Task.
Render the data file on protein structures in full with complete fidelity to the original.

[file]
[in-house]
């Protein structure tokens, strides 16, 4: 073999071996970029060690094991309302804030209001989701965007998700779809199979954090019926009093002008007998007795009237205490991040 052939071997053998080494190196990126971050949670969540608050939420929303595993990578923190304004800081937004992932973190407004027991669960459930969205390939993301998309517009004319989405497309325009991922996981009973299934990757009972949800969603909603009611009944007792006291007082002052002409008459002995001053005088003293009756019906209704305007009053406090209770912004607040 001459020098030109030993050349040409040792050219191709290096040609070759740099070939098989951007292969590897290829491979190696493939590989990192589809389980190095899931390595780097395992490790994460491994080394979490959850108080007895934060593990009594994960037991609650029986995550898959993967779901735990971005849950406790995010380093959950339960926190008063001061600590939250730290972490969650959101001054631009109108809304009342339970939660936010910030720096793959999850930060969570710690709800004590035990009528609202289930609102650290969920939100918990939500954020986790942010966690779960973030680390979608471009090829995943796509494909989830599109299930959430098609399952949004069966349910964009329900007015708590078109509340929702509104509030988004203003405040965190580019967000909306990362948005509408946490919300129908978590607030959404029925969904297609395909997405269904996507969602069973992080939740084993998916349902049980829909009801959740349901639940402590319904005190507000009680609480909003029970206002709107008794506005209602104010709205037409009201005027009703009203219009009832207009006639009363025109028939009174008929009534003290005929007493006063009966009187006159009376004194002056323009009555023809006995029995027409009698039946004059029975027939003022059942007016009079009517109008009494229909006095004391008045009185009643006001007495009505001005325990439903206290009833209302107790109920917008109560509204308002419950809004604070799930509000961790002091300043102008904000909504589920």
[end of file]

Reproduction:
[in-house]
């Protein structure tokens, strides 16, 4: 073999071996970029060690094991309302804030209001989701965007998700779809199979954090019926009093002008007998007795009237205490991040 052939071997053998080494190196990126971050949670969540608050939420929303595993990578923190304004800081937004992932973190407004027991669960459930969205390939993301998309517009004319989405497309325009991922996981009973299934990757009972949800969603909603009611009944007792006291007082002052002409008459002995001053005088003293009756019906209704305007009053406090209770912004607040 001459020098030109030993050349040409040792050219191709290096040609070759740099070939098989951007292969590897290829491979190696493939590989990192589809389980190095899931390595780097395992490790994460491994080394979490959850108080007895934060593990009594994960037991609650029986995550898959993967779901735990971005849950406790995010380093959950339960926190008063001061600590939250730290972490969650959101001054631009109108809304009342339970939660936010910030720096793959999850930060969570710690709800004590035990009528609202289930609102650290969920939100918990939500954020986790942010966690779960973030680390979608471009090829995943796509494909989830599109299930959430098609399952949004069966349910964009329900007015708590078109509340929702509104509030988004203003405040965190580019967000909306990362948005509408946490919300129908978590607030959404029925969904297609395909997405269904996507969602069973992080939740084993998916349902049980829909009801959740349901639940402590319904005190507000009680609480909003029970206002709107008794506005209602104010709205037409009201005027009703009203219009009832207009006639009363025109028939009174008929009534003290005929007493006063009966009187006159009376004194002056323009009555023809006995029995027409009698039946004059029975027939003022059942007016009079009517109008009494229909006095004391008045009185009643006001007495009505001005325990439903206290009833209302107790109920917008109560509204308002419950809004604070799930509000961790002091300043102008904000909504589920």